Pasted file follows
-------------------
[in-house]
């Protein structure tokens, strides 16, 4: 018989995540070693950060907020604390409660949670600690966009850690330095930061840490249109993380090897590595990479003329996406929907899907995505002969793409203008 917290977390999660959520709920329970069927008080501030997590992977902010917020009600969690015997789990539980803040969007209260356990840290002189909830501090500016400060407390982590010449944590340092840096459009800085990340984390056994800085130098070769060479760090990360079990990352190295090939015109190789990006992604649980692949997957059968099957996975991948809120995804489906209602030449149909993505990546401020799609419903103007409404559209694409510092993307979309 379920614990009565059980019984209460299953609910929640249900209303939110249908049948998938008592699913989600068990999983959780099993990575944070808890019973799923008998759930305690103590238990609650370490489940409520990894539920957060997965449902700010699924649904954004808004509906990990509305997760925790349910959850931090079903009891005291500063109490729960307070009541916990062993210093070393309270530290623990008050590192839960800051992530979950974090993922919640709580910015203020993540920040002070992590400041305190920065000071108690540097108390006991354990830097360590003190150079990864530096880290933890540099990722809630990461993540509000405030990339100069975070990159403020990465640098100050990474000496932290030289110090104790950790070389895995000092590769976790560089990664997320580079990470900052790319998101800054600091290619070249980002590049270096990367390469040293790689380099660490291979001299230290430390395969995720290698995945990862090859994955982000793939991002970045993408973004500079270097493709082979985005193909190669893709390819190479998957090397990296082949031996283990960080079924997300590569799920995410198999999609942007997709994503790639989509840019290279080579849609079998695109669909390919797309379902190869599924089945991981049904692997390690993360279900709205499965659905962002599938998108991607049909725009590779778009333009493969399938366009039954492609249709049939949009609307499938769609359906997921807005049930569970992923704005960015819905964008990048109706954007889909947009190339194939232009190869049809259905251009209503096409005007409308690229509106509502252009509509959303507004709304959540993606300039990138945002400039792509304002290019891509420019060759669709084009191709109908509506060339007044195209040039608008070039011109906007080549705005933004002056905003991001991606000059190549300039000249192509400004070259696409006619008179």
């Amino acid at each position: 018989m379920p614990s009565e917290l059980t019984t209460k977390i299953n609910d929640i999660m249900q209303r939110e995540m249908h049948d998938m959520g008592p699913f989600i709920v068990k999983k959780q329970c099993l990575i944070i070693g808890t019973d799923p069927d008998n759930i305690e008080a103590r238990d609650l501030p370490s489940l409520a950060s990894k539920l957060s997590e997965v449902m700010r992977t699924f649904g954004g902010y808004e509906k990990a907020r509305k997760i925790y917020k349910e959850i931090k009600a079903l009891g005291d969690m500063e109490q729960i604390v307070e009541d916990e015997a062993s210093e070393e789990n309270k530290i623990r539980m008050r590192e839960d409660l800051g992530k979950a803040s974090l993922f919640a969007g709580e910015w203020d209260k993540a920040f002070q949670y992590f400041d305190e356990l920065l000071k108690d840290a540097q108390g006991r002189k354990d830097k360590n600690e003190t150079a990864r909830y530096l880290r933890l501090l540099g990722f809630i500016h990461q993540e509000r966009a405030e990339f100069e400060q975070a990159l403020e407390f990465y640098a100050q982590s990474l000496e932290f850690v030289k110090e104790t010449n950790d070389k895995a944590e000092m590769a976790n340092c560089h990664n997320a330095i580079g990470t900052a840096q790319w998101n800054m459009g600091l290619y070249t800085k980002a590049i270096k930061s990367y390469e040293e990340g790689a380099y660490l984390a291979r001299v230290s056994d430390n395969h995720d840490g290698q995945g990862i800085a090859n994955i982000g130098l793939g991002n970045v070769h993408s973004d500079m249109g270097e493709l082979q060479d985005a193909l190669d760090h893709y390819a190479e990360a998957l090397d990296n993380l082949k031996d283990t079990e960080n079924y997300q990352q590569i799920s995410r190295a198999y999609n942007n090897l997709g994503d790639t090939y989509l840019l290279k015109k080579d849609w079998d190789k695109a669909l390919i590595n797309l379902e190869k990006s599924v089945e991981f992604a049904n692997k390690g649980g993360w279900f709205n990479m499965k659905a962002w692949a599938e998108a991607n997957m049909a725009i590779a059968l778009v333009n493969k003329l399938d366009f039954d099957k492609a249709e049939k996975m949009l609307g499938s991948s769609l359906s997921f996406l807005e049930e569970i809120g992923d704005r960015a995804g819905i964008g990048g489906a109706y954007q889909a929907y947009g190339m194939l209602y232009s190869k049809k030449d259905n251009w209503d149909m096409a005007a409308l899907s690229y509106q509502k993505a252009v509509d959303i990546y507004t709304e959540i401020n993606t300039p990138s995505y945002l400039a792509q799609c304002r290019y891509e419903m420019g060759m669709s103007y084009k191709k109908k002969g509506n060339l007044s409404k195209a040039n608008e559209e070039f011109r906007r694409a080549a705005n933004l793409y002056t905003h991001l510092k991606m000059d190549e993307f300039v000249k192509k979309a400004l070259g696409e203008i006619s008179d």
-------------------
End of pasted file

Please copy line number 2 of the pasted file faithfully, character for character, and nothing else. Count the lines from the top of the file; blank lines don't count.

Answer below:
């Protein structure tokens, strides 16, 4: 018989995540070693950060907020604390409660949670600690966009850690330095930061840490249109993380090897590595990479003329996406929907899907995505002969793409203008 917290977390999660959520709920329970069927008080501030997590992977902010917020009600969690015997789990539980803040969007209260356990840290002189909830501090500016400060407390982590010449944590340092840096459009800085990340984390056994800085130098070769060479760090990360079990990352190295090939015109190789990006992604649980692949997957059968099957996975991948809120995804489906209602030449149909993505990546401020799609419903103007409404559209694409510092993307979309 379920614990009565059980019984209460299953609910929640249900209303939110249908049948998938008592699913989600068990999983959780099993990575944070808890019973799923008998759930305690103590238990609650370490489940409520990894539920957060997965449902700010699924649904954004808004509906990990509305997760925790349910959850931090079903009891005291500063109490729960307070009541916990062993210093070393309270530290623990008050590192839960800051992530979950974090993922919640709580910015203020993540920040002070992590400041305190920065000071108690540097108390006991354990830097360590003190150079990864530096880290933890540099990722809630990461993540509000405030990339100069975070990159403020990465640098100050990474000496932290030289110090104790950790070389895995000092590769976790560089990664997320580079990470900052790319998101800054600091290619070249980002590049270096990367390469040293790689380099660490291979001299230290430390395969995720290698995945990862090859994955982000793939991002970045993408973004500079270097493709082979985005193909190669893709390819190479998957090397990296082949031996283990960080079924997300590569799920995410198999999609942007997709994503790639989509840019290279080579849609079998695109669909390919797309379902190869599924089945991981049904692997390690993360279900709205499965659905962002599938998108991607049909725009590779778009333009493969399938366009039954492609249709049939949009609307499938769609359906997921807005049930569970992923704005960015819905964008990048109706954007889909947009190339194939232009190869049809259905251009209503096409005007409308690229509106509502252009509509959303507004709304959540993606300039990138945002400039792509304002290019891509420019060759669709084009191709109908509506060339007044195209040039608008070039011109906007080549705005933004002056905003991001991606000059190549300039000249192509400004070259696409006619008179």